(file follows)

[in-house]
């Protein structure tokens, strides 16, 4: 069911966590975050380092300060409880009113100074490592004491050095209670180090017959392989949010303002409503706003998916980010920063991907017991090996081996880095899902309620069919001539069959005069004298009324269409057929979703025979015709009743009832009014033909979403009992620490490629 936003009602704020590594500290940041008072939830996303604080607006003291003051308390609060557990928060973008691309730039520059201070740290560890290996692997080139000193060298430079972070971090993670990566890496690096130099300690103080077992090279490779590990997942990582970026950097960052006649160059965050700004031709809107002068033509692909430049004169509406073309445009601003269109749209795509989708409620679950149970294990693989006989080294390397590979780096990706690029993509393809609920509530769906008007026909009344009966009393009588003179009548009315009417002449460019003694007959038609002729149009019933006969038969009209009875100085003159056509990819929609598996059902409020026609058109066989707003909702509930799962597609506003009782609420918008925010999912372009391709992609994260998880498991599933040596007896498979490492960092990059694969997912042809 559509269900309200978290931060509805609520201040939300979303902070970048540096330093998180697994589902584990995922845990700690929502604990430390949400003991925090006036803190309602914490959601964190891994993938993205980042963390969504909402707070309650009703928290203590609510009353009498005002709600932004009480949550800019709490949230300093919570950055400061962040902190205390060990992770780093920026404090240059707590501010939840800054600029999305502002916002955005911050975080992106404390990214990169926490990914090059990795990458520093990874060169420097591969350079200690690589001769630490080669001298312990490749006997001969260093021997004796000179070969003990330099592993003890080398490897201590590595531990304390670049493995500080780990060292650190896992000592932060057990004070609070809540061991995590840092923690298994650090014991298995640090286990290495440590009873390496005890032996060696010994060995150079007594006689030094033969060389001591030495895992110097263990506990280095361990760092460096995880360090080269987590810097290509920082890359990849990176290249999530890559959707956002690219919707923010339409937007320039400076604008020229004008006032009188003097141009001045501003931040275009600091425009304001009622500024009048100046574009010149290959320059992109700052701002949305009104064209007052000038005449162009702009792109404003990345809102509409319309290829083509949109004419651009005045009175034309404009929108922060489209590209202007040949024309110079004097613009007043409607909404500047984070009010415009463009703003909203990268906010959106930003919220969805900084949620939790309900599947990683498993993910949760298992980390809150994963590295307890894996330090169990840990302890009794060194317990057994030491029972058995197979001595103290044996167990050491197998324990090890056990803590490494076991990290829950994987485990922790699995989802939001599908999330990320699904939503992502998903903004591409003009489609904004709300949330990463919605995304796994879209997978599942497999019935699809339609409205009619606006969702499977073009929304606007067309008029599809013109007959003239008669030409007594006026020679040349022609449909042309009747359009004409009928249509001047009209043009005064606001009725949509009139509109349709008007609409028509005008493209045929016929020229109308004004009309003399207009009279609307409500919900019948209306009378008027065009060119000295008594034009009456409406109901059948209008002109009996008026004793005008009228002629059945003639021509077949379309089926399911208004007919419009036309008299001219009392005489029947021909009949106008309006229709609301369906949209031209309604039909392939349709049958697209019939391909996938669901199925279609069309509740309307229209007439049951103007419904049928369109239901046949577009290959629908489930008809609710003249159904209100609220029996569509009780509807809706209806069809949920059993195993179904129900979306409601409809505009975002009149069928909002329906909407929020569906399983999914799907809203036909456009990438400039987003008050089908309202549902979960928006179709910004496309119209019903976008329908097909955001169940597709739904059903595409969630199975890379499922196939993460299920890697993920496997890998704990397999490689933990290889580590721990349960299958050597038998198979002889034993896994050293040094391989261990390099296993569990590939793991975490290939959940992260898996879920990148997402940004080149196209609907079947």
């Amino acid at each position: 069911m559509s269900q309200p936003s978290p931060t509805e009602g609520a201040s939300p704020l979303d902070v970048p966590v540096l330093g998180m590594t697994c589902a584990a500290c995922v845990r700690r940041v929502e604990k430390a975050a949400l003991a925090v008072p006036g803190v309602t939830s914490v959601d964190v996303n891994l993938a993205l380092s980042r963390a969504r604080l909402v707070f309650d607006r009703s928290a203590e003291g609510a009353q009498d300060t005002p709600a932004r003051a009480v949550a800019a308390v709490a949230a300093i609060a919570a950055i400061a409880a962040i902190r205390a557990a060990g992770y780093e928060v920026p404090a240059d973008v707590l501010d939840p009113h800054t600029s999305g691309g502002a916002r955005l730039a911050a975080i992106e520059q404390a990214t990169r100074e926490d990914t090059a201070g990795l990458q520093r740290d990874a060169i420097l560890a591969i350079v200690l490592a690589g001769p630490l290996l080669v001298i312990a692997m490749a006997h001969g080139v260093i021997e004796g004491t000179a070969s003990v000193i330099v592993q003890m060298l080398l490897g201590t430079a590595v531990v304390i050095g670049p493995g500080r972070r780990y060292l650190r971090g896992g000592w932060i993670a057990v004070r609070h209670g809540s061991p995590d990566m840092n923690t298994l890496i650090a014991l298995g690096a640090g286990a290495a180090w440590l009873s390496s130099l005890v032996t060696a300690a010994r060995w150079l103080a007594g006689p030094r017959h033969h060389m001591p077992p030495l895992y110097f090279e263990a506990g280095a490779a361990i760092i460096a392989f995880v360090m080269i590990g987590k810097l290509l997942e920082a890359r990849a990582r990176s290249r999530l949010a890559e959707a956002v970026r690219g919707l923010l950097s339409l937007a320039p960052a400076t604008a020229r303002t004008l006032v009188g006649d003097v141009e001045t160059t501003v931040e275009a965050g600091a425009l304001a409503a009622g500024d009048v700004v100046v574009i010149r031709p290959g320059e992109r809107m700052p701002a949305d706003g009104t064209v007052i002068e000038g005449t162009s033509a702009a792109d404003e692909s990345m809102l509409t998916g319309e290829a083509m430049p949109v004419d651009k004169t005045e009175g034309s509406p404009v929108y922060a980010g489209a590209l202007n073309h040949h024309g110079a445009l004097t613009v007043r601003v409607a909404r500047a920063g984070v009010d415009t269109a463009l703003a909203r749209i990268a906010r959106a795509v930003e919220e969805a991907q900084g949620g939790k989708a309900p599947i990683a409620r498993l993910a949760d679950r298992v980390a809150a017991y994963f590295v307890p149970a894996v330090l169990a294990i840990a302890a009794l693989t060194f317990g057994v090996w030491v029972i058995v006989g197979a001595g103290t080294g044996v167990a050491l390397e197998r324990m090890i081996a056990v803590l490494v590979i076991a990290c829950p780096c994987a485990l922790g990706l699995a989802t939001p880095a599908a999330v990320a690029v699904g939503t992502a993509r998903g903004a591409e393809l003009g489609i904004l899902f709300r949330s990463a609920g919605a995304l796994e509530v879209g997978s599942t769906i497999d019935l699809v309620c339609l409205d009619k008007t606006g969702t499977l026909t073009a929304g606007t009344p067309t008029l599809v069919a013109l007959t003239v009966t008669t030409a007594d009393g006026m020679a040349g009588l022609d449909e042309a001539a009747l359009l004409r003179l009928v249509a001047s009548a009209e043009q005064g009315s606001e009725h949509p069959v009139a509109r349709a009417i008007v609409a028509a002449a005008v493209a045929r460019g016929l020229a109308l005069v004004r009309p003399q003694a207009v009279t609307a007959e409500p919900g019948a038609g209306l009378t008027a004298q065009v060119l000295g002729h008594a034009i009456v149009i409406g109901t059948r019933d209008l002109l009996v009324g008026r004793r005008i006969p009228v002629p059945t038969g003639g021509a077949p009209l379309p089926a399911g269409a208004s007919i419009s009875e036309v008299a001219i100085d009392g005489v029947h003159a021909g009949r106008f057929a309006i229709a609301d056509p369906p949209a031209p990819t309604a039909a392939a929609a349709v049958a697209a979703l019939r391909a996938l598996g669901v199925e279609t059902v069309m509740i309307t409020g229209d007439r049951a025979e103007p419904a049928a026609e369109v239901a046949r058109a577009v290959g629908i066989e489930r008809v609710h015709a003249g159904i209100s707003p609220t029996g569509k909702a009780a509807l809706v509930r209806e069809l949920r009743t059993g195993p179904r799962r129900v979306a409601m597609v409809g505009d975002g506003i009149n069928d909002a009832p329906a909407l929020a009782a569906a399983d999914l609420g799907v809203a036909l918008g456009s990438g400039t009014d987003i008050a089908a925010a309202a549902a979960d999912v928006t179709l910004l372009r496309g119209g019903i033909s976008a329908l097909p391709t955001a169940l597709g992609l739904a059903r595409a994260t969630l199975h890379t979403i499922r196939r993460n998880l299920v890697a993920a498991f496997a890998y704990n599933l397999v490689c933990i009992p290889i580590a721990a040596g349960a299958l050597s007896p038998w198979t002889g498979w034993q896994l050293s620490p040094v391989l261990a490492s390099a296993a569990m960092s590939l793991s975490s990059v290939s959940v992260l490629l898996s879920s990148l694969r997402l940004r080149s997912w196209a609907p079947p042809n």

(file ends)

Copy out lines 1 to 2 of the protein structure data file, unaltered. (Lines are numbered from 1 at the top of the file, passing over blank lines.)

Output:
[in-house]
């Protein structure tokens, strides 16, 4: 069911966590975050380092300060409880009113100074490592004491050095209670180090017959392989949010303002409503706003998916980010920063991907017991090996081996880095899902309620069919001539069959005069004298009324269409057929979703025979015709009743009832009014033909979403009992620490490629 936003009602704020590594500290940041008072939830996303604080607006003291003051308390609060557990928060973008691309730039520059201070740290560890290996692997080139000193060298430079972070971090993670990566890496690096130099300690103080077992090279490779590990997942990582970026950097960052006649160059965050700004031709809107002068033509692909430049004169509406073309445009601003269109749209795509989708409620679950149970294990693989006989080294390397590979780096990706690029993509393809609920509530769906008007026909009344009966009393009588003179009548009315009417002449460019003694007959038609002729149009019933006969038969009209009875100085003159056509990819929609598996059902409020026609058109066989707003909702509930799962597609506003009782609420918008925010999912372009391709992609994260998880498991599933040596007896498979490492960092990059694969997912042809 559509269900309200978290931060509805609520201040939300979303902070970048540096330093998180697994589902584990995922845990700690929502604990430390949400003991925090006036803190309602914490959601964190891994993938993205980042963390969504909402707070309650009703928290203590609510009353009498005002709600932004009480949550800019709490949230300093919570950055400061962040902190205390060990992770780093920026404090240059707590501010939840800054600029999305502002916002955005911050975080992106404390990214990169926490990914090059990795990458520093990874060169420097591969350079200690690589001769630490080669001298312990490749006997001969260093021997004796000179070969003990330099592993003890080398490897201590590595531990304390670049493995500080780990060292650190896992000592932060057990004070609070809540061991995590840092923690298994650090014991298995640090286990290495440590009873390496005890032996060696010994060995150079007594006689030094033969060389001591030495895992110097263990506990280095361990760092460096995880360090080269987590810097290509920082890359990849990176290249999530890559959707956002690219919707923010339409937007320039400076604008020229004008006032009188003097141009001045501003931040275009600091425009304001009622500024009048100046574009010149290959320059992109700052701002949305009104064209007052000038005449162009702009792109404003990345809102509409319309290829083509949109004419651009005045009175034309404009929108922060489209590209202007040949024309110079004097613009007043409607909404500047984070009010415009463009703003909203990268906010959106930003919220969805900084949620939790309900599947990683498993993910949760298992980390809150994963590295307890894996330090169990840990302890009794060194317990057994030491029972058995197979001595103290044996167990050491197998324990090890056990803590490494076991990290829950994987485990922790699995989802939001599908999330990320699904939503992502998903903004591409003009489609904004709300949330990463919605995304796994879209997978599942497999019935699809339609409205009619606006969702499977073009929304606007067309008029599809013109007959003239008669030409007594006026020679040349022609449909042309009747359009004409009928249509001047009209043009005064606001009725949509009139509109349709008007609409028509005008493209045929016929020229109308004004009309003399207009009279609307409500919900019948209306009378008027065009060119000295008594034009009456409406109901059948209008002109009996008026004793005008009228002629059945003639021509077949379309089926399911208004007919419009036309008299001219009392005489029947021909009949106008309006229709609301369906949209031209309604039909392939349709049958697209019939391909996938669901199925279609069309509740309307229209007439049951103007419904049928369109239901046949577009290959629908489930008809609710003249159904209100609220029996569509009780509807809706209806069809949920059993195993179904129900979306409601409809505009975002009149069928909002329906909407929020569906399983999914799907809203036909456009990438400039987003008050089908309202549902979960928006179709910004496309119209019903976008329908097909955001169940597709739904059903595409969630199975890379499922196939993460299920890697993920496997890998704990397999490689933990290889580590721990349960299958050597038998198979002889034993896994050293040094391989261990390099296993569990590939793991975490290939959940992260898996879920990148997402940004080149196209609907079947």